I hit the lottery this weekend when a friend sent me an email mentioning she and her husband had two extra tickets to this past Sunday night’s U2 360 concert here in Chicago. I not only must thank my good friends (Val and RJ) but also my poor husband who had just arrived from the UK after a week on GMT time. The press accounts of the concert seem pretty positive but the highlight of the show without a doubt came from this spectacle below (my apologies for the rather amateurish photos but alas what do you expect with a 5 pixel digital camera?)
Photo: Lisa Reisman
And though many a blog story focused on the irony of this group’s rather strong social conscience (they dedicated the song Walk On to Daw Aung San Suu Kyi, a Burmese activist who was sentenced to house arrest in 1989 for protesting against the oppressive Burmese government) against their rather lavish if not over-the-top stage set (David Byrne specifically discussed the carbon footprint issue on his blog site), as a supporter of the arts and of course metals, one realizes that the notion of green is somehow incongruous with what we have come to expect in terms of entertainment. I can’t really blame U2 for that. After all, the band’s intentions, according to many accounts, is to get closer to their audience.
Putting aside the carbonwaste elements of the set, from an engineering perspective, The Claw is nothing short of fantastic. We should mention there are three sets in total used for the tour. I’ve spent a little time digging up the pertinent factoids for you metal-heads:
- The individual elements of the legs themselves weigh 1.5 and 3 tons. The whole thing weighs 220 tons, not counting the 90 ton steel ballasts; some of the steel parts came from Eastern Europe
- The structure is approx 164 feet high
- The set takes five days to load in and two days to load out
- There are three steel crews for the tour, one for each of the 3 stages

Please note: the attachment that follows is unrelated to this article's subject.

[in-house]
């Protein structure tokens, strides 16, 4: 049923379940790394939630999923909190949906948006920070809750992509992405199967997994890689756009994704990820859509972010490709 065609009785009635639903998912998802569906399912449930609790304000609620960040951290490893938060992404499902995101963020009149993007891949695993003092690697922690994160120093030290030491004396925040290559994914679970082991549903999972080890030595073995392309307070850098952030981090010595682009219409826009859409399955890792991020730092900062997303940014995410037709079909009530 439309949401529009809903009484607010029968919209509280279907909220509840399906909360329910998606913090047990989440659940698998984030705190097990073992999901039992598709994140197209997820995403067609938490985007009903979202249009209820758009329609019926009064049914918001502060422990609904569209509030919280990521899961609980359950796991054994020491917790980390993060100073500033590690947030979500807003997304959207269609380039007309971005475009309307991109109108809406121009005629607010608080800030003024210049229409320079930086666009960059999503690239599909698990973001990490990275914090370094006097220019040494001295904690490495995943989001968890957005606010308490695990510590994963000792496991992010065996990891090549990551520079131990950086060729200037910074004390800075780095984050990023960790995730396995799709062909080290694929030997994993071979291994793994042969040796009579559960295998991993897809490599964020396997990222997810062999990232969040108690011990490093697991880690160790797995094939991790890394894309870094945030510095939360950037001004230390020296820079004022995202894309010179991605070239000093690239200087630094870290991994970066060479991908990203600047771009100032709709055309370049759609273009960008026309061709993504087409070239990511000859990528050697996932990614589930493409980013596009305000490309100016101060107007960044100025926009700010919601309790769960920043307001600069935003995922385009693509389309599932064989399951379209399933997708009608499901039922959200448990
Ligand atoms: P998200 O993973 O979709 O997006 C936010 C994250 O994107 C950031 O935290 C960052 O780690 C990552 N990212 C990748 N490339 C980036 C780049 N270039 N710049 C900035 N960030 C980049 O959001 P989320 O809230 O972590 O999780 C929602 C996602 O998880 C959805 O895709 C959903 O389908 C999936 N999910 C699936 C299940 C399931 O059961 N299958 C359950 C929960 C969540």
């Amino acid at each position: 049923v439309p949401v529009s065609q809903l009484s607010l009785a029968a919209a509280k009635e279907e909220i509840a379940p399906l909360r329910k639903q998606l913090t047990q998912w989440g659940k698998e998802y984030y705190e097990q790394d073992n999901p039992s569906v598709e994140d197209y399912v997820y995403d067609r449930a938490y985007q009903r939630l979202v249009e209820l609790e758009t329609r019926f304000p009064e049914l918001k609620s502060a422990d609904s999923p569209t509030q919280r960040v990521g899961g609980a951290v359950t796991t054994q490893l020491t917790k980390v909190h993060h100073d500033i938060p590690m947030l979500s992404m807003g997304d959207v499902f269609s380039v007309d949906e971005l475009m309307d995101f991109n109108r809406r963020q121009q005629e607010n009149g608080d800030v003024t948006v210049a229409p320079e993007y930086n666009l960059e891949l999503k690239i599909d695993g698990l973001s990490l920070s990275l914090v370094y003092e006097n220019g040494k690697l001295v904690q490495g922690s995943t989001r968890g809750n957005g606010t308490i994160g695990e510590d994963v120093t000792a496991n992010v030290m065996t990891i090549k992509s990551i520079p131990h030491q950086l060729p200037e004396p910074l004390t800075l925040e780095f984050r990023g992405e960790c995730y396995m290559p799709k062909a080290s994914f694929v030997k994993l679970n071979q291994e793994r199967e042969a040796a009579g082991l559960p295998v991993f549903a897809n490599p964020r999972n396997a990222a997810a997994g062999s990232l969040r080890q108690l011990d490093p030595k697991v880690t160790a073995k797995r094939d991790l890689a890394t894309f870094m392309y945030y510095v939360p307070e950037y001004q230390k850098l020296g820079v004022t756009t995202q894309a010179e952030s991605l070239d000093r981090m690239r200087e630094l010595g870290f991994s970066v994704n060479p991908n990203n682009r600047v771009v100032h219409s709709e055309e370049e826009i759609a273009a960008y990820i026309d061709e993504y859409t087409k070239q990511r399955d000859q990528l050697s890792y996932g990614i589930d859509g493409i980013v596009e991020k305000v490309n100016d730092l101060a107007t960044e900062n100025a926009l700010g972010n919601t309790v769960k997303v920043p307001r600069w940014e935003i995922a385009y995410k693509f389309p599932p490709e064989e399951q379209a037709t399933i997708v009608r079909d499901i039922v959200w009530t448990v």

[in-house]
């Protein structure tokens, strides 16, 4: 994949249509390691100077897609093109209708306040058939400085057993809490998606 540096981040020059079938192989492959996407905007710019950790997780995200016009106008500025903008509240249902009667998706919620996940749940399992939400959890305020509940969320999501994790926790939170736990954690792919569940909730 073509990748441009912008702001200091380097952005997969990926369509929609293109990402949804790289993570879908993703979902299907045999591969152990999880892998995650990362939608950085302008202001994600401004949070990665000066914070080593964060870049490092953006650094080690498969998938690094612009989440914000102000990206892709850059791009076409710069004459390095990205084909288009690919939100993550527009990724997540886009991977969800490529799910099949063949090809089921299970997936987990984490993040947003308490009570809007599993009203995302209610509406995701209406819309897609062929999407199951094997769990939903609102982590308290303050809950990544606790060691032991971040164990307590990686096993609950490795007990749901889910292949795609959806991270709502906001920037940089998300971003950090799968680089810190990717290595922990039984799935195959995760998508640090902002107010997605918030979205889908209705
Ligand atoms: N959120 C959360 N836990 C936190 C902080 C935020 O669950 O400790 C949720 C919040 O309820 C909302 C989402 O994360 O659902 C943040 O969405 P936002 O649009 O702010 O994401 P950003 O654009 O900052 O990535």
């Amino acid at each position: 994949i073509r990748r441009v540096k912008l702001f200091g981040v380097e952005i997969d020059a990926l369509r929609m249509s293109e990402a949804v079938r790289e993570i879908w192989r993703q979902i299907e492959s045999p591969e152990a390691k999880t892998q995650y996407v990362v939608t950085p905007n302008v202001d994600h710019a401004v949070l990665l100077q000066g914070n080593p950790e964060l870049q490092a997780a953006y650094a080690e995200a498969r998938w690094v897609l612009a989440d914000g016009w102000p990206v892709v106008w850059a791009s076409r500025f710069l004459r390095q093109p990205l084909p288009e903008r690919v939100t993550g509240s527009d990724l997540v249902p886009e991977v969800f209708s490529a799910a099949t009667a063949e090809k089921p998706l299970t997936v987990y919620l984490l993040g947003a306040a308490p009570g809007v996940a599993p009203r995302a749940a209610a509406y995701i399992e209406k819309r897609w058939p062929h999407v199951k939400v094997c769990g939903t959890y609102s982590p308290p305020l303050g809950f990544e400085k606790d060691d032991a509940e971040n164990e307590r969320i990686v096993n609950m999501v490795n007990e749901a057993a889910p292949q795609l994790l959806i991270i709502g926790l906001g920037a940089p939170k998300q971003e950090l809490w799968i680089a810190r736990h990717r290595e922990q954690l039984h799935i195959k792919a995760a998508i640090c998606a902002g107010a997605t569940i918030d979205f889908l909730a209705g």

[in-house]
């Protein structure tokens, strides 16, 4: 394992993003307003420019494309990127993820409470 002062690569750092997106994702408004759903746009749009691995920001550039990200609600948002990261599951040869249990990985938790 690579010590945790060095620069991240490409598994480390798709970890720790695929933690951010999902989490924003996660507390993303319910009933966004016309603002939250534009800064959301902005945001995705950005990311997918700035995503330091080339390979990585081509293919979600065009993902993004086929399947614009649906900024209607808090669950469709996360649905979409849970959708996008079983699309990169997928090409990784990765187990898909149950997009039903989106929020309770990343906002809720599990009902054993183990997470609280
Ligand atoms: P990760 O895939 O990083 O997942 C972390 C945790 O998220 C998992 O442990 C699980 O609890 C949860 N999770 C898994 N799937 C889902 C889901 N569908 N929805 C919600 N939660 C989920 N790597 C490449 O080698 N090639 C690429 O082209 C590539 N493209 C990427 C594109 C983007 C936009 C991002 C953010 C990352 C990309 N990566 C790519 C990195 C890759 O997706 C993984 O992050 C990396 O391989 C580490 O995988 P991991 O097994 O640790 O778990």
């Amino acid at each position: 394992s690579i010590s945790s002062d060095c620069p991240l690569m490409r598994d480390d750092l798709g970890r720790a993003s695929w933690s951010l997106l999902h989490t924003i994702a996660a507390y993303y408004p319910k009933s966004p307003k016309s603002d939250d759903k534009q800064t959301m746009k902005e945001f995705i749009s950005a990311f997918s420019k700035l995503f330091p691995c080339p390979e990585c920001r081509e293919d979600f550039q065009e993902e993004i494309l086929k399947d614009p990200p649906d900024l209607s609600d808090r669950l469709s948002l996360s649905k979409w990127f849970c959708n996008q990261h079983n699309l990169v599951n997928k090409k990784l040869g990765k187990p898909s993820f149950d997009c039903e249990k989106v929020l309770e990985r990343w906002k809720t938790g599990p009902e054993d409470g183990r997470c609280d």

- In addition, each leg has a custom ladder made of 2 steel pipe with rebar rungs built into it
- It takes 38 trucks of Stageco steel per set with 25 Stageco crew. The total production crew requires 250 people
Now let’s get to the real question everyone wants to know ¦how much did it cost to build these three structures and what is the band’s ROI for such an undertaking? Published reports suggest the cost per set is GBP 15m or $24.85m each (we’ll assume that is inclusive of the set-up crews) so the investment looks to be around $75m. According to the band’s website, there are approx 44 concerts. We’ll assume 75,000 as the average attendance (I have no idea if that is accurate) at an average price of $120/ticket (tickets in Chicago cost anywhere from $30-250). So an average show pulls in approximately $9.37m x 44 shows or $412m equating to a 5:1 ROI (of course we haven’t accounted for all of the other expenses associated with renting out the facilities, staff, accommodations etc.) so let’s say it’s a 4:1 ROI. It sounds like the band came to its decision based on good old-fashioned business sense.
And while the green criticism has merits, let’s not forget the local economic stimulus such events create – why there are meals to eat, posh hotels to stay at, security details, logistics, gas expenditures and service staff costs that all help to stimulate the economy. Of course we can’t forget our beloved deficit-ridden City of Chicago. With a county sales tax of 10.75% and assorted amusement, entertainment, loop taxes etc, there is something for everyone with this concert!